Tuesday, May 20, 2003

Bowling for dollars?

As I often am about political campaigns, I was curious about where the Pettis-Leventhal campaign was getting their money, so I took a look at their filings at the NJ Election Law Enforcement Commission (ELEC). ELEC makes all campaign finance reports available online at their website.

Anyway, what I found was interesting, to say the least ... of roughly $19,000 in cash and kind they had accumulated as of May 2 (the deadline for ELEC's 29-day pre-election report), over $11,000 (nearly 60%) was contributed by Fred Profeta and Ian Grodman's campaign fund from last year. In looking at the Profeta/Grodman ELEC reports from last year, one could reasonably conclude that the entire $11,000 actually comes from Fred Profeta alone (He gave his 2002 campaign $17,000).

Contributions to political candidates in New Jersey normally are limited to $2200 per candidate, so a contribution to, say, the Pettis-Leventhal campaign could be at most $4400, because the campaign committee is for two candidates, not one. Contributions from other campaign committees, like Dick Codey's or Joe DiVincenzo's, are limited to $7200 or less. There are a couple of loopholes in these contribution limits. First, candidates may contribute as much of their own money as they want to their own campaigns - hence Fred's $17,000. That's fine, although I am uncomfortable with the idea in general - it can make a campaign against a personally wealthy opponent difficult at best, ruinously expensive, and serves to limit the playing field to those with lots of available cash. Second, although political campaign committees are normally limited to $7200 in contributions to another campaign, there's no limit if the "contributing and recipient candidates are seeking nomination ... to the same offices within the same politicial subdivision of the State of New Jersey" (N.J.A.C. 19:25-11.3 and 11.1).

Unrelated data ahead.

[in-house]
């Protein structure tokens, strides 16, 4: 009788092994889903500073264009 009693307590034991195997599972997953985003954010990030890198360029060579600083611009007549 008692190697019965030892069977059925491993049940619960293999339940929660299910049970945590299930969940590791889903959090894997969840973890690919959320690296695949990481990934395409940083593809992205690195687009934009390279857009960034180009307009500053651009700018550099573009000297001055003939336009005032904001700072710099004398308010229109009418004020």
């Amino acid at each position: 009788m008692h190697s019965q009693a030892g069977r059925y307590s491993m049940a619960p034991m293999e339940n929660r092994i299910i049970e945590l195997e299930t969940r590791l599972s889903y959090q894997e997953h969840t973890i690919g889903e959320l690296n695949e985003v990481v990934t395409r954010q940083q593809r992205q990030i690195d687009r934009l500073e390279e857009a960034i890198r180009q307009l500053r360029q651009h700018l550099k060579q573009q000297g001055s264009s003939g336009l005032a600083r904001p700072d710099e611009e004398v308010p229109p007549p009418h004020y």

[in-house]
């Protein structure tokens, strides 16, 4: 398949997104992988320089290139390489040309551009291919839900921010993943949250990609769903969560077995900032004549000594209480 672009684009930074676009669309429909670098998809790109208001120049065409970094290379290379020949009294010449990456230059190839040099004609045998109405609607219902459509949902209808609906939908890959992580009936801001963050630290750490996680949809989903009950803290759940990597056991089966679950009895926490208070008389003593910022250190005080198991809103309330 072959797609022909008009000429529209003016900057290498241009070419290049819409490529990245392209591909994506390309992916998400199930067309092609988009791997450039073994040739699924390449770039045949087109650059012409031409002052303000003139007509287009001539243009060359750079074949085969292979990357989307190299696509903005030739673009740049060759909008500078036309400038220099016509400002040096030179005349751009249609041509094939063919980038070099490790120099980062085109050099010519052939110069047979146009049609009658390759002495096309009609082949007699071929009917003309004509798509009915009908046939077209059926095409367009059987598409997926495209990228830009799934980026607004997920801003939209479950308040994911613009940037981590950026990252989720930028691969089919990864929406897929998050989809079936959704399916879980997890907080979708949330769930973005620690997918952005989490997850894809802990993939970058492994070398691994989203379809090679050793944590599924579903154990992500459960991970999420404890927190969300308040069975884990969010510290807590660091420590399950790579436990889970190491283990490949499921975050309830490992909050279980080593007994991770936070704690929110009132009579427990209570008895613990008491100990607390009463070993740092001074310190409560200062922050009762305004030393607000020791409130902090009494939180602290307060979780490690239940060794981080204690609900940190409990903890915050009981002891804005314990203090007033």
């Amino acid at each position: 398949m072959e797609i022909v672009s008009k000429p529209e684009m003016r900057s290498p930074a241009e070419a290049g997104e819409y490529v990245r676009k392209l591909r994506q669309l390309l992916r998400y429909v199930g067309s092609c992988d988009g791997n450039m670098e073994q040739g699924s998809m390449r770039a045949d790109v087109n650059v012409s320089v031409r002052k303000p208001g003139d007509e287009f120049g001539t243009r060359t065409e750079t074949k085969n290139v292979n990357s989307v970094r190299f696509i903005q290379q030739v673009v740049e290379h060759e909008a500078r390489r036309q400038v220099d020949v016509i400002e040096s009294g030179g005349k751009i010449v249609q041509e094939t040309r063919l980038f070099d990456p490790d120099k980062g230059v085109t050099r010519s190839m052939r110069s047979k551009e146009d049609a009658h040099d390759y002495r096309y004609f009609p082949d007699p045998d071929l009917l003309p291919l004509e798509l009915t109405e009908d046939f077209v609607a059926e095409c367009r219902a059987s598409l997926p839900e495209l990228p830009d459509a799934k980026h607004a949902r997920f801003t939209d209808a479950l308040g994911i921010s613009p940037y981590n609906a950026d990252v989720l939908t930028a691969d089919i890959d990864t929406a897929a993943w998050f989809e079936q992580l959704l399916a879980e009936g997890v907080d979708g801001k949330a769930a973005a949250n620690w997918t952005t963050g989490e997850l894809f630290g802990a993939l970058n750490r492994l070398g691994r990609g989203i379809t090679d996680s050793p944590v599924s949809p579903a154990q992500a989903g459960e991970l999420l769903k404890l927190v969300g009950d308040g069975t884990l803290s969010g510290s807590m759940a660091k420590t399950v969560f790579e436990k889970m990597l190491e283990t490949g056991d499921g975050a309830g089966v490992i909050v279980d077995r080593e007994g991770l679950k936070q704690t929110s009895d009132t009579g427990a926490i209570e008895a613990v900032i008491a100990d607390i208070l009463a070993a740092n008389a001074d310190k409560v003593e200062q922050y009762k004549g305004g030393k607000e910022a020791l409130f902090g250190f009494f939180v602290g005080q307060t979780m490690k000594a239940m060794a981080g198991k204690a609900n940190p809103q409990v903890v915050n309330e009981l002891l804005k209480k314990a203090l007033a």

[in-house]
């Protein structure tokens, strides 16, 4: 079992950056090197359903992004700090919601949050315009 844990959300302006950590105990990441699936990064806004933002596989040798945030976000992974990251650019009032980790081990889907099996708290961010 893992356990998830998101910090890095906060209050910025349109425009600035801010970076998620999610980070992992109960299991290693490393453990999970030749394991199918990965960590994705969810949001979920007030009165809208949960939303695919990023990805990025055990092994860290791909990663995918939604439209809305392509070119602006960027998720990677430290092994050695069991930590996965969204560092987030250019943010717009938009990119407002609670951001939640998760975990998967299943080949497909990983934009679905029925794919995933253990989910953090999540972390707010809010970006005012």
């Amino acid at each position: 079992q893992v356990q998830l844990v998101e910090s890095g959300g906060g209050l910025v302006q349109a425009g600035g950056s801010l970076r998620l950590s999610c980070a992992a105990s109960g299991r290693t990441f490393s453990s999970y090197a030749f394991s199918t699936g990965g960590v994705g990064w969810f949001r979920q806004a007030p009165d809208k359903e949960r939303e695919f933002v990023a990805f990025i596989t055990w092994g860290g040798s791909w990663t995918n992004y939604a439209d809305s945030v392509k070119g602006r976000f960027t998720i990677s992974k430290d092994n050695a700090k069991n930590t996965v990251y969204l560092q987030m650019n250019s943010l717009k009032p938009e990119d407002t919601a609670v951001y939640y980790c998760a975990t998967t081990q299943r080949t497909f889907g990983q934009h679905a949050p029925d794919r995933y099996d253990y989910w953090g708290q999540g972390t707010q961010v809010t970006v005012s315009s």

Through the loopholes and onto the TC?
Fred Profeta has driven a bulldozer right through those loopholes, in an attempt to get his hand-picked candidates elected - first, by giving himself much more money than he needed last year, and second by then turning around and giving that money to the Pettis-Leventhal campaign. He, in effect, bypassed the $4400 limitation he normally would have had. In other words, he's bankrolled most of the P-L campaign, all by himself.

But don't take my word for it - please look for yourselves, both at the reports and at the law. You can even look at the Ryan-DeLuca ELEC forms at the same time, if you're so inclined.

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